The Palace Gardens of Versailles. #MyGloriousGardens

My sister, daughter and I took my mother to Versailles for her 70th birthday as a surprise. I won’t be blogging about that but I would love to share with you a post about the gardens and grounds.

The Palace itself is huge and does not disappoint! It is a true palace with gold and marble, restored to it’s former glory since the French revolution. It is not until you see the grounds and gardens however, that you realise quite how much opulence and decadence there was from a time when France was THE superpower in the world at that time. Versailles is valued at over £50 Billion now so try to imagine the scale and size! A Russian Oligarch’s dream! It is over 500 hectares in size and is beautifully manicured and formal in design.

The Palace of Versailles from the front -this is what you see first. Well, apart from the cues of people!

This is the view down towards The Grand canal!

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It was a very wet weekend but it was still a stunning place!

It was such a rainy weekend so the photos are not quite as clear as I would have liked.
The beginning of the formal gardens

More formal gardens planted with annuals such as cosmos between formal Box Hedging.

The planting near the palace.

Louis XIV or the sun king as he was known, commissioned the designer, André Le Nôtre, to redesign the grounds of the palace as originally, it was a mere hunting lodge. Under the title Controller General of the King’s Garden, Le Nôtre began revamping the grounds of Versailles in 1662. His design formed a crucifix shape to which he added two parterres closest to the palace. These parterres were designed to reflect light into the windows of the Hall of Mirrors and have pools of water with statues of nymphs, men and children.
The parterres

There is a large canal which is over a mile long. This is called the Grand Canal after the one in Venice and Louis sailed gondolas on it. They also skated on it when it froze in Winter.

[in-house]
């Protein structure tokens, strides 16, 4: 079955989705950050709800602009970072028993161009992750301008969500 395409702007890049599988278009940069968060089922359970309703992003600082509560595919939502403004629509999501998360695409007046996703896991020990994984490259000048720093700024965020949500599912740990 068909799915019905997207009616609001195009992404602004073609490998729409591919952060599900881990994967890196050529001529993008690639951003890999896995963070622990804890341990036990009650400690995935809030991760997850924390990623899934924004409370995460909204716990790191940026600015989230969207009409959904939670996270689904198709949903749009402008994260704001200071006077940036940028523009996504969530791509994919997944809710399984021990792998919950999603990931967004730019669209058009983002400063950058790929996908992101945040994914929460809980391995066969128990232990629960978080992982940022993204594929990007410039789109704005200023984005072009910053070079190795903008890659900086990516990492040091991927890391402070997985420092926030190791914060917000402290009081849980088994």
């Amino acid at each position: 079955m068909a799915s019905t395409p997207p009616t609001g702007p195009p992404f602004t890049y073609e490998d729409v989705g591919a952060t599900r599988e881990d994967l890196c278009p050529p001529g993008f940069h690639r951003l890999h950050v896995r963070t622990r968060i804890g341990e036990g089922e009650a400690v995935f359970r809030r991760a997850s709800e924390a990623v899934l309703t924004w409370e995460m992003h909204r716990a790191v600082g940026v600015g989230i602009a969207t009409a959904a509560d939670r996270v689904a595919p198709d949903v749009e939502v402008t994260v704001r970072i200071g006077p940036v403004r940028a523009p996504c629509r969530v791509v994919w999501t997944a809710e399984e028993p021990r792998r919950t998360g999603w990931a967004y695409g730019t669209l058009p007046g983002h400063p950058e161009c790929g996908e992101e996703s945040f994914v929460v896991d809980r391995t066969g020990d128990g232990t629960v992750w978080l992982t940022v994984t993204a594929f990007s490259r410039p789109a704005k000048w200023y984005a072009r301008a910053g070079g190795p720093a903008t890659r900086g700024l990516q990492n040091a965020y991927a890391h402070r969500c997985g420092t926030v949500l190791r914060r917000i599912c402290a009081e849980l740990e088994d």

The view towards the Grand Canal and yes, we hired a golf buggy! What else to do in the rain?

There are 11 main, famous fountains. They have statues from Roman and Greek mythology surrounding them and various sprays and jets. Apparently, they were more spectacular during Louis XIV’s reign but couldn’t all be cascading at the same time so they would work when the royal family were passing! The largest is called The Apollo fountain.
One of the smaller fountains

The Mother of Apollo surrounds the fountain nearest the palace.

The Apollo fountain depicting the god on a chariot pulled by four horses and three men blowing horns.

One of the pools

The ballroom fountains.

As part of our ticket, you can stop and listen to the music that accompanies the fountain show.
The king enjoyed his morning breakfast and an Orangery was constructed to house orange, lemon and pomegranate trees. Many of the trees today are over 200 years old! The orangery was my favourite part; it is over 7.5 acres and is mind blowing! As we were visiting during the summer (!) the trees were outside.
The view of the orangery gardens.

All the trees were outside the Orangery for the summer months (together with a visitors stand for the evening fountain and firework show)

The huge Orangery is tucked under the balustrade.

Now, that is what you call a door! The door to the Orangery.

Photo trickery fun in the rain!

I hope you have enjoyed this post!
I have more…..
We also visited Le Trianon and Le Petit Trianon….

Mission Mindfulness



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